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Renewed violence in Tripoli

    Alan Cowell
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Quashing rumours: Saif al-Islam, son of Libyan leader Muammar Qadhafi and supposed to have been captured by rebels, greets supporters in Tripoli on Tuesday. — Photo: Reuters
Quashing rumours: Saif al-Islam, son of Libyan leader Muammar Qadhafi and supposed to have been captured by rebels, greets supporters in Tripoli on Tuesday. — Photo: Reuters

The crackle of gunfire and the rumble of explosions spread across Tripoli in renewed fighting on Tuesday, and Muammar Qadhafi remained at large hours after his son Saif al-Islam made a surprise appearance at a hotel with foreign journalists, taunting the rebels and urging loyalist forces to resist.

Video showed billows of smoke rising above several districts and news reports said some of the heaviest clashes took place around Mr. Qadhafi's compound. The waves of gunfire drowned out the rebels' earlier euphoria after their lightning strike into Tripoli on Sunday.

It was not clear whether the recent rebel gains were the beginnings of a decisive victory or, rather, the start of potentially prolonged street-fighting for control of the capital. NATO officials in Brussels and London said the alliance's warplanes were flying reconnaissance and other missions over Libya but declined to say whether the planes had bombed the fortified Qadhafi compound in Tripoli.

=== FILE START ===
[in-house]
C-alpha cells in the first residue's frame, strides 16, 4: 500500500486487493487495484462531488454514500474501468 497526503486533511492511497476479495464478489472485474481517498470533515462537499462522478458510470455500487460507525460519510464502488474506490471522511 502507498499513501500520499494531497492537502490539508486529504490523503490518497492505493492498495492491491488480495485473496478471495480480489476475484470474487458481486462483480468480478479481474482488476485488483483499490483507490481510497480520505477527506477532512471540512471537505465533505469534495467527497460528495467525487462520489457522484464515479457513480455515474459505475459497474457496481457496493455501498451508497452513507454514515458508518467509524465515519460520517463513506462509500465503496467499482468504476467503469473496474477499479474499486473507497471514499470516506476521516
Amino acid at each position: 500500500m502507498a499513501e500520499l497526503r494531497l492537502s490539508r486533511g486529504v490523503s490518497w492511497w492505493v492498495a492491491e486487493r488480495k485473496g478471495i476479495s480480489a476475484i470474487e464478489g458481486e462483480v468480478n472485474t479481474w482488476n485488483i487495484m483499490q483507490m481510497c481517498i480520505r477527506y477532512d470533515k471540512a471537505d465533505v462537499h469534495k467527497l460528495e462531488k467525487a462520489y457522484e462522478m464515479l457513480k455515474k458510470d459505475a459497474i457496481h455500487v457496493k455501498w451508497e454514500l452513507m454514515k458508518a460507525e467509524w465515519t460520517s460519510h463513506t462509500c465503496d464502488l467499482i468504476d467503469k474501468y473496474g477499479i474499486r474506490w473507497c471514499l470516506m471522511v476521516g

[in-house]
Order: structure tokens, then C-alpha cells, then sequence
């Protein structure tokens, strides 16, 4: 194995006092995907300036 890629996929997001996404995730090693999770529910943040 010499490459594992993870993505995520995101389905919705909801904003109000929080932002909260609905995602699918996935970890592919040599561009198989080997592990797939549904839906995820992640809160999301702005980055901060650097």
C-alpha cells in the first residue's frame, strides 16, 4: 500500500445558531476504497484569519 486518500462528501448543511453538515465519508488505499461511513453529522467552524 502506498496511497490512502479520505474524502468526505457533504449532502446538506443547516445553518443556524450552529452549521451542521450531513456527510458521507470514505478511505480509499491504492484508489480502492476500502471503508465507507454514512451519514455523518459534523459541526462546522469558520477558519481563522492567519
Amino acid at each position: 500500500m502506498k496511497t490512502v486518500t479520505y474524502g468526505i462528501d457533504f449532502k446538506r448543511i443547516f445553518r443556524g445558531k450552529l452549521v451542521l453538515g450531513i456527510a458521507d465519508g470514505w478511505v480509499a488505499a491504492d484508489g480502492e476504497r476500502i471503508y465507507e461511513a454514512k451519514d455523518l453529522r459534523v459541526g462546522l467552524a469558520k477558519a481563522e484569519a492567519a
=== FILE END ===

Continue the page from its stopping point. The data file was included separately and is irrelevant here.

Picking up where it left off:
“Our mission is not over yet,” said Colonel Roland Lavoie, a NATO spokesman, at a news conference in Naples, Italy, urging pro-Qadhafi forces to return to their barracks. “Until this is the case we will carry on with our mission.” Asked if the alliance knew where Mr. Gadhafi was, he said: “We don't know. I don't have a clue.”

He acknowledged that the urban environment in Tripoli, a city of some two million, was “far more complex” for air strikes.While rebel leaders professed on Monday to be making progress in securing Tripoli and planning for a post-Qadhafi government, and international leaders hailed the beginnings of a new era in Libya, the immediate aftermath of the invasion was a vacuum of power, with no cohesive rebel government in place and remnants of the Qadhafi government still in evidence.

On the diplomatic front, Oman and Bahrain said on Tuesday that they formally recognised the rebel authorities, following Egypt, which took the same step on Monday, calling the Transitional National Council the “new regime”.

Mohammed Amr, Egypt's Foreign Minister, said the council would take over the Libyan Embassy in Cairo, and would assume Libya's seat on the Arab League, which is based in Cairo.

It was not clear if the renewed fighting was linked to the surprise reappearance of Saif al-Islam, whose capture the rebels had trumpeted since Sunday but who walked as a free man to the Rixos Hotel early on Tuesday.

He boasted to foreign journalists there that his father's government was still “in control” and had lured the rebels into a trap, the BBC and news services reported. The episode raised significant questions about the credibility of rebel leaders who had claimed to be holding him prisoner.

It was not clear whether he had been in rebel custody and escaped, or was never held at all. Another Qadhafi son, Muhammed, escaped from house arrest on Monday. — New York Times News Service


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